Over the last couple of years, we have really been struggling with the preaching in our church as it has been very law laden and moralistic. After listening, I feel condemned with no power to overcome my lack of ability to obey. Over the last several months, I have found myself very spiritually depressed, to the point where I had no desire to even attend church. Pastors are so concerned about somehow preaching “too much grace” (as if that is possible) because they wrongly believe that type of preaching leads to antinomianism or licentiousness. But, I can testify that the opposite is actually true. I believe preaching only the law, and giving little to no gospel, actually leads to lawless living. When mainly law is preached, it leads to the realization that I can’t follow it, so I might as well quit trying. At least, that’s what has happened to me.

So sad. And frustrating. The ironic thing about legalism is that it not only doesn’t make people work harder, it makes them give up. Moralism doesn’t produce morality; rather, it produces immorality. The Onion brilliantly parodied this dynamic with its article, “Where Are All These ‘Loose Women’ My Pastor Keeps Warning Me About?” in which a fictional 17 year-old kid laments that he never seems to run into any of the promiscuous ladies that he hears about at church so often. The humor is based in reality. It is no coincidence, for example, that the straight-laced Leave It to Beaver generation preceded the ‘free love’ movement of the 1960s. We live in a country where the state most known for its wholesomeness and frugality, Utah, also leads the country in rates of pornography consumption and antidepressant prescriptions.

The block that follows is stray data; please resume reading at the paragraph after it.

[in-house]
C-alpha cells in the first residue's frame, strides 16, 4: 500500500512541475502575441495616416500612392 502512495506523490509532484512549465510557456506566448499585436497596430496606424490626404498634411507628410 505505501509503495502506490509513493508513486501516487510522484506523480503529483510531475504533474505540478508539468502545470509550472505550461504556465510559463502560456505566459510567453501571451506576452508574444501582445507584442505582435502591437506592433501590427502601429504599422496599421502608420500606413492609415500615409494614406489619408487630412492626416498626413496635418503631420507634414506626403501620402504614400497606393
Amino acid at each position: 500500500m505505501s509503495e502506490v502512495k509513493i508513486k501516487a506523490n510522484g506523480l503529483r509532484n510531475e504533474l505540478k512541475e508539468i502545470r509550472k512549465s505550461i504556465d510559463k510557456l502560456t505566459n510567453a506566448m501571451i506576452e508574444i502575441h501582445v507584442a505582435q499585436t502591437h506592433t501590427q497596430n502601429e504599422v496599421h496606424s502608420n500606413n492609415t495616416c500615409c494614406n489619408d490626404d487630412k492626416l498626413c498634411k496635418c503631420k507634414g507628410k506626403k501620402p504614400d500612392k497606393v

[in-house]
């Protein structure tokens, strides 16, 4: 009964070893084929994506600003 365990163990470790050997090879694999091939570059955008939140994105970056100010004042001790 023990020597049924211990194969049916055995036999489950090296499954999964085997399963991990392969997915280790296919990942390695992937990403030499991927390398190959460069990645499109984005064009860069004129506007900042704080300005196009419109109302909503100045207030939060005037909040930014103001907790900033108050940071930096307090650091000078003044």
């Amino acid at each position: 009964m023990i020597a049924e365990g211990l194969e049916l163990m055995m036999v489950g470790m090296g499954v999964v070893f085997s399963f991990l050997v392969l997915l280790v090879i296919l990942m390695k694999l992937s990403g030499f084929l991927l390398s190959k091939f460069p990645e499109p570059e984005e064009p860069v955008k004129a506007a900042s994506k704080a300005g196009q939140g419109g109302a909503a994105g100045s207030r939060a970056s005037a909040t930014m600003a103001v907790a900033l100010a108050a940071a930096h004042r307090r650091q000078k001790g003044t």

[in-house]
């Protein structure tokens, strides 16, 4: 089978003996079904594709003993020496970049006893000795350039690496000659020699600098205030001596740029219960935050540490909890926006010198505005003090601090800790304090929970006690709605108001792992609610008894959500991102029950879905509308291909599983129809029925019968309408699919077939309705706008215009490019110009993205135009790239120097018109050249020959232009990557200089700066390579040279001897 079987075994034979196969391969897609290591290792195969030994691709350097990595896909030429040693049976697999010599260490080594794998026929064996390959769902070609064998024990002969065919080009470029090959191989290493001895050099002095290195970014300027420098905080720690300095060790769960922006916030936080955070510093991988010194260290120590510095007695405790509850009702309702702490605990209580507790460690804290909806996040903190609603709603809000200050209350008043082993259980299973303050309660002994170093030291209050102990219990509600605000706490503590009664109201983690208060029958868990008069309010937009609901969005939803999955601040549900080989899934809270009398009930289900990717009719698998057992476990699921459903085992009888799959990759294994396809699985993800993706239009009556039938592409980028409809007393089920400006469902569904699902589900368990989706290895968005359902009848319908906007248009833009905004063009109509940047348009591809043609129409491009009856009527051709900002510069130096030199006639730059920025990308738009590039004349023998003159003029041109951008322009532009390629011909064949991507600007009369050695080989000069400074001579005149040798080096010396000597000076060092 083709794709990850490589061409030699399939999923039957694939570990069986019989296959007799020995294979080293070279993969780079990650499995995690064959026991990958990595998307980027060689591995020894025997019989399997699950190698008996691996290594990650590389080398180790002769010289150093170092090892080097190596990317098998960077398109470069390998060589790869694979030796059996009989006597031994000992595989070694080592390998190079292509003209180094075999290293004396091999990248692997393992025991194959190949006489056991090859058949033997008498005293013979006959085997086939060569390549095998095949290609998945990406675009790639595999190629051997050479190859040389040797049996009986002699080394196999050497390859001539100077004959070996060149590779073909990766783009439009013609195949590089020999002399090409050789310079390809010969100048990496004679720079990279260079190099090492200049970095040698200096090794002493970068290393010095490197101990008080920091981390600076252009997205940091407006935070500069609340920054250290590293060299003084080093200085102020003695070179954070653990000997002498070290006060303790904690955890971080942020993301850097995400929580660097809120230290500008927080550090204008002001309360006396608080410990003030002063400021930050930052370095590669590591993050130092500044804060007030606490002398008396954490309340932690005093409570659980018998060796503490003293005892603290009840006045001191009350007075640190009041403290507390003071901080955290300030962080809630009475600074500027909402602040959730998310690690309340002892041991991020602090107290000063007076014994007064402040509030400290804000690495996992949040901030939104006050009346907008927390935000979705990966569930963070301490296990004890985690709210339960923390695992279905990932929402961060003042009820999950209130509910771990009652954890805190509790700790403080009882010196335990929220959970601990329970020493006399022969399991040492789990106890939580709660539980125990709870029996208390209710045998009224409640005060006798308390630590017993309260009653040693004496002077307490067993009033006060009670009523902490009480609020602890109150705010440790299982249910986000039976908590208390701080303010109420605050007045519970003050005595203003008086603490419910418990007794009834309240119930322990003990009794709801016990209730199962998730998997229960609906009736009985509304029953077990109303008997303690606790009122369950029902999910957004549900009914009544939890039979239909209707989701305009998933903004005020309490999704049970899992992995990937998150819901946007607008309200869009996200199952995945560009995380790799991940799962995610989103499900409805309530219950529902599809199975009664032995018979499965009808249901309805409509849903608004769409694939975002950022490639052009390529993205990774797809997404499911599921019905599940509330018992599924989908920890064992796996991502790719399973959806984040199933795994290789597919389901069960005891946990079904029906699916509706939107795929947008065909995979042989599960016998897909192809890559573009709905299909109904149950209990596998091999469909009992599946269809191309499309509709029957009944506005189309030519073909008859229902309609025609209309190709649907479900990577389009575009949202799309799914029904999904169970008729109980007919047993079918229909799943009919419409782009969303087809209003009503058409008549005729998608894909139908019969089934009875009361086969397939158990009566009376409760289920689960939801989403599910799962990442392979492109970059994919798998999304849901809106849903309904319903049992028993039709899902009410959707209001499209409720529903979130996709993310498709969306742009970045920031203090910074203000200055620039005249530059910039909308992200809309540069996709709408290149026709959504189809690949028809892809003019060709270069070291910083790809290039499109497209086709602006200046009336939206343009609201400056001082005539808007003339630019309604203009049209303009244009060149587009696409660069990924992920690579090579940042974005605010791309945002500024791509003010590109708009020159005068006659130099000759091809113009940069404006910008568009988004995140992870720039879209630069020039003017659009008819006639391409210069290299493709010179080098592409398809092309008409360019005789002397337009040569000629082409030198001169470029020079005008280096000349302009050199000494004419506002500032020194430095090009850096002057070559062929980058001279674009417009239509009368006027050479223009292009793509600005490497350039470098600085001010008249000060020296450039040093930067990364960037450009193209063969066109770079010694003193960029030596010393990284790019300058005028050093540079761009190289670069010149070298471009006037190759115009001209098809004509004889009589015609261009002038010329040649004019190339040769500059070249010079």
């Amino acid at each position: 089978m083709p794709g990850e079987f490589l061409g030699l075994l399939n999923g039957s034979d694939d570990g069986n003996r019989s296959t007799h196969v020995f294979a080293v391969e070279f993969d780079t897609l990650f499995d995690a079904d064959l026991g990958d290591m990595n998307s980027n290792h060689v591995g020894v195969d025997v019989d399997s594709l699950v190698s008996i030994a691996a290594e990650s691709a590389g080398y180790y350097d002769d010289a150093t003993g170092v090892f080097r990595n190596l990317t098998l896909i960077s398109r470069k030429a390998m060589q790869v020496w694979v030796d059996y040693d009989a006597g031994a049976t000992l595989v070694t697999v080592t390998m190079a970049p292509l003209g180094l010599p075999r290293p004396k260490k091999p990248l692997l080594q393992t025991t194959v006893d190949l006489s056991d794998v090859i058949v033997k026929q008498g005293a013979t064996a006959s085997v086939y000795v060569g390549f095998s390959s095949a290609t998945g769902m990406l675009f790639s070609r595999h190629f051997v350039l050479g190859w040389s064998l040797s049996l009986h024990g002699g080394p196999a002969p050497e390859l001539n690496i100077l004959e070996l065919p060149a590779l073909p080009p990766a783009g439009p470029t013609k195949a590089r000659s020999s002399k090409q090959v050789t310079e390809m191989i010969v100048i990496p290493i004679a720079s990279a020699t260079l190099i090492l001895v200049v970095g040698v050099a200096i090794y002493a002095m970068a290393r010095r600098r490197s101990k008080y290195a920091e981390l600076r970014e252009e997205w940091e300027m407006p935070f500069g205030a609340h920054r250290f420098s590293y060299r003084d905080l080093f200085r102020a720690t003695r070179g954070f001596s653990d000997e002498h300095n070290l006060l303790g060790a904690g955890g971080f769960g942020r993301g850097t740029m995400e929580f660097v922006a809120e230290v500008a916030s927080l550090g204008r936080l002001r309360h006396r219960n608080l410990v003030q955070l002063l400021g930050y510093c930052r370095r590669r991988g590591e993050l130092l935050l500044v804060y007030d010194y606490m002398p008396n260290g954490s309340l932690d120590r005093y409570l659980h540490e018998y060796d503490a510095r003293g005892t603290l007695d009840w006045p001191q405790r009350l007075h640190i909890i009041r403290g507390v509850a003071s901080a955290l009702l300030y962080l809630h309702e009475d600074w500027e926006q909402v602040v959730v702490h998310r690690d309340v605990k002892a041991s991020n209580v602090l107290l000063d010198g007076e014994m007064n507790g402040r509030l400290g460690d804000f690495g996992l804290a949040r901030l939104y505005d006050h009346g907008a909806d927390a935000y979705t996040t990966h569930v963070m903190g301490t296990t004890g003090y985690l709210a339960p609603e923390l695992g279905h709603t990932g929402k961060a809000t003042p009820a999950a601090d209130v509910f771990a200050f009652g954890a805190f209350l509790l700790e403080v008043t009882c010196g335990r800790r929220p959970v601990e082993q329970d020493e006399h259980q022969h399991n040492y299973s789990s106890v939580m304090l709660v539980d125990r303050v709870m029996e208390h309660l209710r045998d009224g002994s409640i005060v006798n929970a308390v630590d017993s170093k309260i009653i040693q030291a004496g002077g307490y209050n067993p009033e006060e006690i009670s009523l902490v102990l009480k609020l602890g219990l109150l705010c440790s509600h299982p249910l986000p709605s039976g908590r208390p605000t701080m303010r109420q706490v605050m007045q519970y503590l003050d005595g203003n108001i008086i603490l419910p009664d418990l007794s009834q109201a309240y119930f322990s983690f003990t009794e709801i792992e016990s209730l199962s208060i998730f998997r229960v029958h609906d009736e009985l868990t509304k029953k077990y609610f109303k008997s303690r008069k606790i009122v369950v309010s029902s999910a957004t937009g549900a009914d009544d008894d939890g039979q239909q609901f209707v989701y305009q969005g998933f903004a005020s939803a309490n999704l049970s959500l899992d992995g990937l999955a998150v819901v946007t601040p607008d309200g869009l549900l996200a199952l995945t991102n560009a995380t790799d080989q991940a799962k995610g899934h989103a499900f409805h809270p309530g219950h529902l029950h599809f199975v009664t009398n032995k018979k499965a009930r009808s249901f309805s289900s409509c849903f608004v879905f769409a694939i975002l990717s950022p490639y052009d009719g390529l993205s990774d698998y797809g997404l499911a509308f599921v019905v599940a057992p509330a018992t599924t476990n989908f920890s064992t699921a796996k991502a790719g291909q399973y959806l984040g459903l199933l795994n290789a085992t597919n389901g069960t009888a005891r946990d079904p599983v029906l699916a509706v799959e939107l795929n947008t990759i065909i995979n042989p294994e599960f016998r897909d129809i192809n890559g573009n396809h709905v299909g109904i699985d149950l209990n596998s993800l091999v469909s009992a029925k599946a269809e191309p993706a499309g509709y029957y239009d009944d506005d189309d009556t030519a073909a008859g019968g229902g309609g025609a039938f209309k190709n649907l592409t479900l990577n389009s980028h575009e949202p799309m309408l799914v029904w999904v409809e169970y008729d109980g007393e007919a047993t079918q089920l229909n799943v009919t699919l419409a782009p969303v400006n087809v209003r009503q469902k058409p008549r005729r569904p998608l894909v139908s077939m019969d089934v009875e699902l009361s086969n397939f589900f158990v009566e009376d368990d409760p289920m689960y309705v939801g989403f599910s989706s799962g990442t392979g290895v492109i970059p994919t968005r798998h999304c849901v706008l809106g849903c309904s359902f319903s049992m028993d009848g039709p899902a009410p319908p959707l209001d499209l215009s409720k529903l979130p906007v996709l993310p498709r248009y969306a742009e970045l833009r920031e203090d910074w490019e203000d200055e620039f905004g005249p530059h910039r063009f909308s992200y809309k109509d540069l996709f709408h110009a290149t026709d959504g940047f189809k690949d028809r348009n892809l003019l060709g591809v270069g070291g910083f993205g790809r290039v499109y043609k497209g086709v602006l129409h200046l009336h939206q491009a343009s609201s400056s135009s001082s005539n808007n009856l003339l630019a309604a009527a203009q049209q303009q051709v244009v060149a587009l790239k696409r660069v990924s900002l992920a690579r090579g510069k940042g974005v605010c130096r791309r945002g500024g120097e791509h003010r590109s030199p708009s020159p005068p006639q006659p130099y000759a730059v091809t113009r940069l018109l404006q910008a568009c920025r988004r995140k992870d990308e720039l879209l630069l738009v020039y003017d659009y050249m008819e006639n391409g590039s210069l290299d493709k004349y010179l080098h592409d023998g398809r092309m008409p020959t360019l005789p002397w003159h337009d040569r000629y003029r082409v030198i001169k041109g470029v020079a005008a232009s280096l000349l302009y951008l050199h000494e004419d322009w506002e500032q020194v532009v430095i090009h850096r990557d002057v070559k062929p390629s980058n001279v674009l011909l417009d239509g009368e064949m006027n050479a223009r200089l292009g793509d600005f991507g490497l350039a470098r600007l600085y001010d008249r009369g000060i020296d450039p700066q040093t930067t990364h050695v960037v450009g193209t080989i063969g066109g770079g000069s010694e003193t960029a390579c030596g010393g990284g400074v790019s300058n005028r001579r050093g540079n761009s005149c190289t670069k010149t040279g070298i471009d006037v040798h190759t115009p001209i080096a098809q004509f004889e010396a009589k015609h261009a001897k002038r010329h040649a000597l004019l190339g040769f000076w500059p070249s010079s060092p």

We make a big mistake when we conclude that the law is the answer to bad behavior. In fact, the law alone stirs up more of such behavior. People get worse, not better, when you lay down the law. To be sure, the Spirit does use both God’s law and God’s gospel in our sanctification. But the law and the gospel do very different things. The law reveals sin but is powerless to remove it. It points to righteousness but can’t produce it. It shows us what godliness is, but it cannot make us godly. As Martin Luther said, “Sin is not canceled by lawful living, for no person is able to live up to the Law. Nothing can take away sin except the grace of God.” The law apart from the gospel can only crush; it cannot cure.

(Excerpted from my forthcoming book one-way love: inexhaustible grace for an exhausted world)

William Graham Tullian Tchividjian (pronounced cha-vi-jin) is the Senior Pastor of Coral Ridge Presbyterian Church in Ft. Lauderdale, Florida. A Florida native, Tullian is also the grandson of Billy and Ruth Graham, a visiting professor of theology at Reformed Theological Seminary, and has authored a number of books including Jesus + Nothing = Everything (Crossway), and Glorious Ruin (David C. Cook).

Originally published March 20, 2013.